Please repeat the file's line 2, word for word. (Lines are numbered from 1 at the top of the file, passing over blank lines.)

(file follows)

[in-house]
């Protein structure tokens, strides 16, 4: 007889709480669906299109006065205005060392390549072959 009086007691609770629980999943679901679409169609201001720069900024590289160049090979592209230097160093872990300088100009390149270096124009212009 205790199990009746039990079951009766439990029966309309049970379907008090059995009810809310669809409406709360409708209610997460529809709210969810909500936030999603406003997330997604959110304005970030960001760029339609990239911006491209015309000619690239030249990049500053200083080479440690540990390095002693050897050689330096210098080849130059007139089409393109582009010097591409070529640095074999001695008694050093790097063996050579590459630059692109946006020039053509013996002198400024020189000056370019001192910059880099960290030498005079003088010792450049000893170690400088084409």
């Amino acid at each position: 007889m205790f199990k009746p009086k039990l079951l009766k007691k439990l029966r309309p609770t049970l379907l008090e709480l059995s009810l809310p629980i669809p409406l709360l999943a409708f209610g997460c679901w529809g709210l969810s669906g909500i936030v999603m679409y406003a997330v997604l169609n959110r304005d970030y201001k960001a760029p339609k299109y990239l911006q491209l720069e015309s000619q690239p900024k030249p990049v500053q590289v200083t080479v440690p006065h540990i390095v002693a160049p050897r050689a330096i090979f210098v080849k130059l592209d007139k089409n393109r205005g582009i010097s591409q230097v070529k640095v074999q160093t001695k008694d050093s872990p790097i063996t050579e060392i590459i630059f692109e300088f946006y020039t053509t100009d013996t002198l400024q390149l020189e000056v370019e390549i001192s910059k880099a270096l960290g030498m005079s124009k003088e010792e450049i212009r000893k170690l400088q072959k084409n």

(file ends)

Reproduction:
């Protein structure tokens, strides 16, 4: 007889709480669906299109006065205005060392390549072959 009086007691609770629980999943679901679409169609201001720069900024590289160049090979592209230097160093872990300088100009390149270096124009212009 205790199990009746039990079951009766439990029966309309049970379907008090059995009810809310669809409406709360409708209610997460529809709210969810909500936030999603406003997330997604959110304005970030960001760029339609990239911006491209015309000619690239030249990049500053200083080479440690540990390095002693050897050689330096210098080849130059007139089409393109582009010097591409070529640095074999001695008694050093790097063996050579590459630059692109946006020039053509013996002198400024020189000056370019001192910059880099960290030498005079003088010792450049000893170690400088084409």